By Panashe Chigumadzi (@panashechig)
The award-winning author of Coconut and Spilt Milk shares five of the books that she says that ‘gave her permission to be herself’. They include a few children’s classics and a book that has inspired many a young activist.
This post was originally published on 21 July 2014 and is republished here as part of our one year anniversary retrospective.
I asked Dr Kopano Mabaso-Matlwa, the author of Coconut and Spilt Milk, about the five books that have shaped her and this was her response:
“Oh man. Where do I start? The 5 books that shaped me? Hmm… Shaped me? Am I shaped? I don’t know. Feel more like a work in progress really, so perhaps I wont call them ‘the 5 books that shaped me’ but maybe ‘the 5 books that gave me permission to be me’, and that said, they weren’t only 5, but anyway for the sake of not being difficult, I’ll stick to the brief and limit it to five.”
1. Oh the places you’ll go! by Dr Seuss
“Congratulations! Today is your day. You’re off to great places! You’re off and away!” Those words still give me goose-bumps. I thank Dr Seuss for believing in me, me, a funny looking, bucktoothed, black (and dark!) 9 year old girl sitting late at night, under the covers, with a torch in one hand and ‘Oh the places you’ll go’ in the other, wondering if the crazy dreams that filled my head had any real possibility of coming true.
2.The Bluest Eye by Toni Morrison
I thank Toni Morrison for teaching me the power that lies in an honest pen. After reading ‘The Bluest Eye’, I realized that my story mattered, that I had a voice, and that it was there to be used. That it served nobody speaking in hushed tones, mumbling, murmuring about the passions that pulled at my heart. Toni taught me that we all need to speak clearly and boldly, without shame, about the truths we believe in – that it is only by daring to be honest with each other, that we will ever come to understand one another.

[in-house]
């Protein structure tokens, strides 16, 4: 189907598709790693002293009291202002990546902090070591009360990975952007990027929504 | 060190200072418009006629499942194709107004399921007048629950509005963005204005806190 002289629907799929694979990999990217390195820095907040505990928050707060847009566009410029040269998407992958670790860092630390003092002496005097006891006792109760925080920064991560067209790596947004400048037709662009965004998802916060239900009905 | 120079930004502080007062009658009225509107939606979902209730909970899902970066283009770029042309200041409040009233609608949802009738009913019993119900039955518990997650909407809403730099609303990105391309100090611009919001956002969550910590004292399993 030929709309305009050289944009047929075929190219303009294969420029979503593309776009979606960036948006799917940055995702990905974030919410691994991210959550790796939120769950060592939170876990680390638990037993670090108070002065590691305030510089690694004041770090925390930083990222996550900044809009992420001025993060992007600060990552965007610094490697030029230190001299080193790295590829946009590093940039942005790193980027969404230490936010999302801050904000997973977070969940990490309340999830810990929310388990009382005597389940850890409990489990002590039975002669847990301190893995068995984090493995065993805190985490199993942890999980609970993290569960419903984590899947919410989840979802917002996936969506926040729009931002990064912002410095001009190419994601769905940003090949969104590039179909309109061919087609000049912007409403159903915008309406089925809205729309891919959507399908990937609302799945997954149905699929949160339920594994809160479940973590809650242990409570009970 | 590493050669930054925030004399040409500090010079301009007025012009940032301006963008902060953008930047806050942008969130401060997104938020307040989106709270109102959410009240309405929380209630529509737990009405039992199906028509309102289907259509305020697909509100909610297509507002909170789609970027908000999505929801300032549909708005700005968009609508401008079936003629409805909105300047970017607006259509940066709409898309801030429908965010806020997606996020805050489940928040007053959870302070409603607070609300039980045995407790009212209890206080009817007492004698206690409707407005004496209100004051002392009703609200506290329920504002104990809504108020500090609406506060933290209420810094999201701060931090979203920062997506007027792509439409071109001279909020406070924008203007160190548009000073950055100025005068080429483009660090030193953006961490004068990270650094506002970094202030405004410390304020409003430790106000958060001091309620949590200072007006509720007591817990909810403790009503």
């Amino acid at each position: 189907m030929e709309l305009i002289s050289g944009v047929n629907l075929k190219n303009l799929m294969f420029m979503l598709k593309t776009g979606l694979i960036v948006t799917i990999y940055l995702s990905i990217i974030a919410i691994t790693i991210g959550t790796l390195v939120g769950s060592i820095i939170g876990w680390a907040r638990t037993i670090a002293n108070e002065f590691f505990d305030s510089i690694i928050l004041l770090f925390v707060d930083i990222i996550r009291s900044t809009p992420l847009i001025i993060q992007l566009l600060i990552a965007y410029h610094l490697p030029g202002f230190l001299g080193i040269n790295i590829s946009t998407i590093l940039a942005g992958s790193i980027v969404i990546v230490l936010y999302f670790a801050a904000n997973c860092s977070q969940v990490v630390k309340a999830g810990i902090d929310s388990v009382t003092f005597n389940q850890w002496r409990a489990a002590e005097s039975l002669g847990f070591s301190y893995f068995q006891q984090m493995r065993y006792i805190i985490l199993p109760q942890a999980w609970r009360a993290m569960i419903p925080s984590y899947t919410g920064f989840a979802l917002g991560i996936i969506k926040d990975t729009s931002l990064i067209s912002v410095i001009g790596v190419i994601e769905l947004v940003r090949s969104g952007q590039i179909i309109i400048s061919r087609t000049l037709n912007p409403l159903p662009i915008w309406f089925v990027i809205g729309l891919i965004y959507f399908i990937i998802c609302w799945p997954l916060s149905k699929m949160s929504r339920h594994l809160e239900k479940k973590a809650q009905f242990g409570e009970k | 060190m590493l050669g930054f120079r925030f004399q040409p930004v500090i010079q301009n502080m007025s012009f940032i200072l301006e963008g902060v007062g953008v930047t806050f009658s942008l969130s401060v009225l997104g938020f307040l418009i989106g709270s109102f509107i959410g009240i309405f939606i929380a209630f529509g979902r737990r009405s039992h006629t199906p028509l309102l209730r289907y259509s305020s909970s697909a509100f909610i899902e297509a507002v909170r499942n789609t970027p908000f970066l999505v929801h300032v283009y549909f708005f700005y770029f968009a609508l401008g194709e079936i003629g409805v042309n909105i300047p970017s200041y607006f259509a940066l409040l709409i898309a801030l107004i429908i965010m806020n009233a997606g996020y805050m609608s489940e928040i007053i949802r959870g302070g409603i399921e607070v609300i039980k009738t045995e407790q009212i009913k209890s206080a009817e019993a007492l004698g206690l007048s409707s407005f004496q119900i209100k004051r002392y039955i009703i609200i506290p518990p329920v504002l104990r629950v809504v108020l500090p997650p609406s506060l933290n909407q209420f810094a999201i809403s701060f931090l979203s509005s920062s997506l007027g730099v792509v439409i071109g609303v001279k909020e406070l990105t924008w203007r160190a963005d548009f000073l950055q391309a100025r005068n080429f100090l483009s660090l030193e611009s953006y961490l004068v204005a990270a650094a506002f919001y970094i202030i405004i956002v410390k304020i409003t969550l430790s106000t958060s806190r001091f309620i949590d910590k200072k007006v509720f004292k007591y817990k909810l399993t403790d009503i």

3. Nervous Conditions by Tsitsi Dangarembga
And then there was Nervous Conditions! And how it read into my soul! How did Tsitsi know? How embarrassed I was, to be caught out this way by a book, to have characters speak as if they had read the pages of my diary. Like Toni, Tsitsi taught me about the power of truth.
4. I Write What I Like by Steve Biko
I don’t suppose I have to explain why this book is on my list [,right]?
5. Purple Hibiscus by Chimamanda Ngozi Adichie
Suddenly there were these new, young, fresh voices coming out of our continent, voices that challenged the traditional African narrative, that shed a different light on old perspectives. How my spirit danced as I tore through this book. How I welled with pride and admiration and awe at, not just the talent, but the boldness Chimamanda displayed in her writing. She made me stand up tall as an African writer, and continues to challenge me to dig deeper.